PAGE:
By Naomi Roper
Holly (Aisling Loftus) and Richard (Tom Goodman-Hill) are newlyweds. They’ve kept their recent nuptials a secret from Richard’s children. Holly is understandably incredibly nervous about meeting Richard’s three kids for the first time. Upon arrival at Richard’s former remote home in the English countryside, Holly is concerned at the fact that Richard’s ex Nina isn’t there to greet them. Things are weird from the start, Richard goes way too far trying to be the “cool dad” letting teens Lucia (Hattie Gotobed) and Ralph (Lukas Rolfe) and youngest Anna (Raffiella Chapman) get drunk on champagne and vodka at Anna’s birthday party, a party for which Nina never shows. No one but Holly seems to be concerned about Nina’s continuing absence. Meanwhile, Richard is acting increasingly oddly and his children are becoming far more aggressive with Holly. Where is Nina and why is Richard’s behaviour with his three children so intense and bizarre?
Eerie, discordant and disturbing Homebound is a short, sharp, nasty homecoming drama. Written and directed by Sebastian Godwin it has this surreal, dreamlike, quality to it as if the events in Nina’s home are taking place just outside of everyday reality.
It’s also the sort of movie they should show at self-defence classes. Everything is WRONG from the second Holly arrives. My favourite scene in David Fincher’s adaptation of The Girl with the Dragon Tattoo is the moment where Daniel Craig wanders into the house of someone he strongly suspects is a serial killer and has a drink out of sheer politeness. We all stay in situations we shouldn’t out of politeness or a desire to de-escalate a situation. Women especially. Holly should be out the door the second she realises Nina hasn’t shown up for her own daughter’s birthday party. She should definitely leave as soon as Richard starts acting strangely and disrespecting her wishes. And the microsecond the kids start aggressively telling her to leave and start being violent towards her she should be out of that door so quick she’d give Road Runner a run for his money. But she stays, out of confusion, out of politeness, out of love, out of worry for the children and gets trapped in hell as a result.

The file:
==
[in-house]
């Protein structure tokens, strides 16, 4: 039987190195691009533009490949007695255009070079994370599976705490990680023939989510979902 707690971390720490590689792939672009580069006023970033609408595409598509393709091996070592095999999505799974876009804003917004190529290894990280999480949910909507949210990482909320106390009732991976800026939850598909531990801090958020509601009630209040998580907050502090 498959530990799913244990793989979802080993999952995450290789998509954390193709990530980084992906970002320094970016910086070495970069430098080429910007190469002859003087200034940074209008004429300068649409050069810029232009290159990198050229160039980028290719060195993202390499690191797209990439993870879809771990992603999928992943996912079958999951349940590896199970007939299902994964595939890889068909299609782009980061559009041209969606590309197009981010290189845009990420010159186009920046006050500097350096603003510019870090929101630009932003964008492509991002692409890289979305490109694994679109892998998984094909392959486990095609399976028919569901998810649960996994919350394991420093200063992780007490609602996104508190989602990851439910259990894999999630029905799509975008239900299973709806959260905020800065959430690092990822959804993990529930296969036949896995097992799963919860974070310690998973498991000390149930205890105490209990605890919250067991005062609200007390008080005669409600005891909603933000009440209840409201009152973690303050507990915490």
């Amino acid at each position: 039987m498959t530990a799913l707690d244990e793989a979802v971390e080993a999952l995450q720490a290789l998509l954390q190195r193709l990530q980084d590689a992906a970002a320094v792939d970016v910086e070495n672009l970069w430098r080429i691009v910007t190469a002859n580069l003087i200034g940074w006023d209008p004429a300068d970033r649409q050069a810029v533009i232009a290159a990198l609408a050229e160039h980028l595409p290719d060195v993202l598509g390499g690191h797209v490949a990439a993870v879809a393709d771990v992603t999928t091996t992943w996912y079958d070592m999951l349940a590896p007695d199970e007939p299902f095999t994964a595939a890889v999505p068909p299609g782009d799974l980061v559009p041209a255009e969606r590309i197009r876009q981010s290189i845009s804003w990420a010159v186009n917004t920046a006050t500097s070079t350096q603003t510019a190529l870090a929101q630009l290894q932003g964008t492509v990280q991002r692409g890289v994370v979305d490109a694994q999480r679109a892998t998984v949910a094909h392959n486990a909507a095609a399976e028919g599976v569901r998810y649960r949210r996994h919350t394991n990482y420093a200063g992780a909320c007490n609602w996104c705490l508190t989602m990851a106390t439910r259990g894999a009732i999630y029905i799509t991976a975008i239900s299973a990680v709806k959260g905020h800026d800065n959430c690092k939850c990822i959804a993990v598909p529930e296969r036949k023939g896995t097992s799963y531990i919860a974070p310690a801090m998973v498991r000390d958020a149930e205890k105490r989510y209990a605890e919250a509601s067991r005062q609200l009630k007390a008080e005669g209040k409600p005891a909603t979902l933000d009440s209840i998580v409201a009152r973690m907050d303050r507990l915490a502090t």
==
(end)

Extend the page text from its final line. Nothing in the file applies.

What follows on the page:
Hattie Gotobed & Lukas Rolfe are suitably creepy as the teenagers and Tom Goodman-Hill does well with a very tricky character. Loftus is the beating heart of the film and I was so scared for her even as I was screaming for her to leave.
The film’s central mystery keeps the audience guessing and even at the end I wasn’t quite sure what had happened. Given most genre films telegraph their ending a few minutes in the film’s ability to sustain its central mystery was impressive.
Unsettling and dripping with dread Homebound is a distressing look at a very odd family with excellent performances from its small cast.
Homebound had its world premiere at Fantastic Fest 2021